Phil Ingrassia, president of the RV Dealers Association, told RV PRO that he received several texts from various Florida dealers Friday through Monday. While safety is of utmost concern, Irma’s aftermath remains a mystery.
“The first priority is to make sure the people are safe,” said Ingrassia. “I know dealers were taking appropriate risk management measures to secure their buildings and their inventory as best they could.”
He explained how Florida dealers have faced storms before. Preparation measures are a necessity. “But this is such a magnitude of a storm that kept shifting where it was going to hit,” Ingrassia said, unable to disclose which dealerships were affected.
“I know so many people down there, and am very concerned. The human toll these storms can take. What’s the infrastructure going to be down there? How are the dealerships and RV parks and campgrounds going to handle it?”
Florida is a key player in the industry. According to an RVIA report on 2016 shipments, the state ranked third in receiving RV deliveries, and second in motorhome deliveries (about 12 percent).
Ron Fleming, national general manager of Lazydays RV, said the dealership moved 500 units away from the oak trees on its Tampa, Fla., dealership onto a concrete lot, packed tightly together. The emergency maneuvers came after the dealership learned Irma was a category three hurricane.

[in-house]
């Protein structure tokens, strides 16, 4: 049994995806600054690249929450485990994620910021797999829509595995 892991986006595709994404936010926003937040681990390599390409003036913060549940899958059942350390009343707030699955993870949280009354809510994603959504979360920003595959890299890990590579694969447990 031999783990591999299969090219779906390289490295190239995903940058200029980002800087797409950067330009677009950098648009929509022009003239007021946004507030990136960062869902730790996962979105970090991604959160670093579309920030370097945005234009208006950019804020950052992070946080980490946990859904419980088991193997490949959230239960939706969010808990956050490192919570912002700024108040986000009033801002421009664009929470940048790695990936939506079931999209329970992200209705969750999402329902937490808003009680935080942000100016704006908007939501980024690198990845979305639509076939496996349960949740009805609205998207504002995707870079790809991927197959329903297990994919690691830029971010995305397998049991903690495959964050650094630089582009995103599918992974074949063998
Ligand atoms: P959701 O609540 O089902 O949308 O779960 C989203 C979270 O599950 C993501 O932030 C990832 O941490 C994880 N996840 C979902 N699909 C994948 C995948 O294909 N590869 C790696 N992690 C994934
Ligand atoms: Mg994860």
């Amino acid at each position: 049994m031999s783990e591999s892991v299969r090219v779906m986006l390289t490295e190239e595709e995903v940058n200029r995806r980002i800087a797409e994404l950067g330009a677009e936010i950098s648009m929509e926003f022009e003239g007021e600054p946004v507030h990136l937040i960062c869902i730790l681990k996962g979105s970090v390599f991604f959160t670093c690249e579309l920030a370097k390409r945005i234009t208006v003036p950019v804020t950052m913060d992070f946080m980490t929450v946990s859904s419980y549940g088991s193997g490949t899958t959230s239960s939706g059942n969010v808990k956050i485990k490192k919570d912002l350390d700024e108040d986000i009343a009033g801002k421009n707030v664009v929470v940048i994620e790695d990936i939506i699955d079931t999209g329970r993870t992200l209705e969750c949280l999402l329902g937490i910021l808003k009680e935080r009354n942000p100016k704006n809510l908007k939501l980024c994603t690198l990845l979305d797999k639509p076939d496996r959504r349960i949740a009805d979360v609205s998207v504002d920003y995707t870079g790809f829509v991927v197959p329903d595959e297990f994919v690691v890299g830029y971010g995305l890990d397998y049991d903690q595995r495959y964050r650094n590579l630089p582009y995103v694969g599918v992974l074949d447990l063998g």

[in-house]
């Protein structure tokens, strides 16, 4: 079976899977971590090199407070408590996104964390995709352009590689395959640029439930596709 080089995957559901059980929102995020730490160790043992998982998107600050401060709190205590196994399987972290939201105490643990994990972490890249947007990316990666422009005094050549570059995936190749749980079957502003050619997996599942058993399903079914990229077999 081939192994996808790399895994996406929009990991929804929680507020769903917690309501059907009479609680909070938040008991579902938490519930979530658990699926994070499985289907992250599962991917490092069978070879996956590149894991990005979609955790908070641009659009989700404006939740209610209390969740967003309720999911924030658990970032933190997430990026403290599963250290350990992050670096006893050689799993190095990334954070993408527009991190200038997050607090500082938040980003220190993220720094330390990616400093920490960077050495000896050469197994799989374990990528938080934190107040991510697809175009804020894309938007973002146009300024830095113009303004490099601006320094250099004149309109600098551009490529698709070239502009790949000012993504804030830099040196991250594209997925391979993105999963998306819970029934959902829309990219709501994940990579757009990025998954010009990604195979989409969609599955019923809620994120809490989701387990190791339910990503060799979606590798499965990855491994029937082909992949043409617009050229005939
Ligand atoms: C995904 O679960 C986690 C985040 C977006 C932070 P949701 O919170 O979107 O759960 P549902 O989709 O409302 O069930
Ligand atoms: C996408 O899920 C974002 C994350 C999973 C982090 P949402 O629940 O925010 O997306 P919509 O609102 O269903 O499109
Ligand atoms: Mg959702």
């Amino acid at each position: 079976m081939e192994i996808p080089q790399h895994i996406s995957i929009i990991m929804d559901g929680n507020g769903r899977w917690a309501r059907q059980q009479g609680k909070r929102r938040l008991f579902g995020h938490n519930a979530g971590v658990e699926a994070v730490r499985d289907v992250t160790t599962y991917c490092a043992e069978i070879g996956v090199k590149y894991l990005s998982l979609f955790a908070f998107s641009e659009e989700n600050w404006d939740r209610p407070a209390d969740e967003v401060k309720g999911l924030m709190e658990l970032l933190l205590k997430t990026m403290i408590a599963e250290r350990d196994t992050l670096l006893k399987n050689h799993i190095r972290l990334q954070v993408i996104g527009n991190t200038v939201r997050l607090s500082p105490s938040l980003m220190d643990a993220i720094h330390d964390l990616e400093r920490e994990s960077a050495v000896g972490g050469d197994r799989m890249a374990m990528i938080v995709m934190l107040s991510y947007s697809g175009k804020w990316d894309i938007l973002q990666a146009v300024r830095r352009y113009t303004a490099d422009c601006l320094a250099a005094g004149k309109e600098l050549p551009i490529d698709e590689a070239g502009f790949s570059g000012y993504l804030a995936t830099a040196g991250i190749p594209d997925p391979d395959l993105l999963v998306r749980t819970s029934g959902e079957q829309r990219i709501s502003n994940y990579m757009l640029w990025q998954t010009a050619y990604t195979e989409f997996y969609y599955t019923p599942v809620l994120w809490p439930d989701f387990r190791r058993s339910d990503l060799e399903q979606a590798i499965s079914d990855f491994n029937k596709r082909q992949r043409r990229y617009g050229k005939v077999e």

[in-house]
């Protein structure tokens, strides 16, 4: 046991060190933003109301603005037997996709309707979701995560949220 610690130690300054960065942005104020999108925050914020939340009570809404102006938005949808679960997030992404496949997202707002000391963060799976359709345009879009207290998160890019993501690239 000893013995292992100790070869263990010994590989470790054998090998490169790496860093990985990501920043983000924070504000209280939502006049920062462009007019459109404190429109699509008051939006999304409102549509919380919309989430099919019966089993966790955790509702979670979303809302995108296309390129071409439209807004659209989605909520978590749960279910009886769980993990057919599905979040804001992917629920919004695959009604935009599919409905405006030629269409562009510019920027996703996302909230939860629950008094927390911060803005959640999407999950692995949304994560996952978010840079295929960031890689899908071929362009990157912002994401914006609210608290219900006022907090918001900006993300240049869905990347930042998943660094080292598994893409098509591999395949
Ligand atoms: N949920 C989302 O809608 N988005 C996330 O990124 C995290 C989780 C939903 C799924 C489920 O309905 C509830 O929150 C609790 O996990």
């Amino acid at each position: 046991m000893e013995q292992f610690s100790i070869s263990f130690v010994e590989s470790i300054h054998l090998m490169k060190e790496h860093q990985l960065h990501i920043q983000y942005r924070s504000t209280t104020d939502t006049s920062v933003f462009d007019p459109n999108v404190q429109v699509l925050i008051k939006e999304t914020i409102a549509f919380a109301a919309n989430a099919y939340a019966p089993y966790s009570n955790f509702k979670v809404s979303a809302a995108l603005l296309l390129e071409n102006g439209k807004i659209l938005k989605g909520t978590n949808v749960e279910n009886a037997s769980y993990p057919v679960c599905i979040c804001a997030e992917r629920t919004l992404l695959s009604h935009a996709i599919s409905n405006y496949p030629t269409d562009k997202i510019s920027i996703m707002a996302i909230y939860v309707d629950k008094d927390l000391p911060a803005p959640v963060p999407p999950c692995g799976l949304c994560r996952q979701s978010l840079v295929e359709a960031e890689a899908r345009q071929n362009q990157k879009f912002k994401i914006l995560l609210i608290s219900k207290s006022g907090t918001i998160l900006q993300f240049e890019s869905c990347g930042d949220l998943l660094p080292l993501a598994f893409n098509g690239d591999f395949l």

“We have a lot of branches down and scattered throughout the property,” said Fleming, “but it appears we didn’t sustain any damage to our vehicles.”
Lazydays is waiting to restore power, but all the IT and phone systems are up and operational thanks to power generators. Despite the storm, Fleming plans to reopen tomorrow morning, but services and parts will remain offline until full power is restored.
Several employees sustained damage to their homes.
“This storm was so unpredictable,” he said. “A lot of people evacuated to the center of the state, but that’s where the storm eventually went. There was no place to go, no place to hide from this thing. It’s wreaked a lot of havoc.”
Fleming lauds the efforts by the state to get warnings out early. “It at least saved us,” said Fleming. Now comes the clean-up.
Ingrassia spoke with Lance Wilson, executive director of the Florida RV Trade Association (FRVTA), Friday afternoon. While the annual conference scheduled for Sept. 7 to 10 was canceled ahead of time, Wilson said that dealers were able to move units into more secure locations. RVDA and FRVTA are also getting the wheels in motion, said Ingrassia, to help the Federal Emergency Managament Association (FEMA) with RVs that can be used as temporary housing.
“You put your prayers out there, and you hope for the best,” said Ingrassia.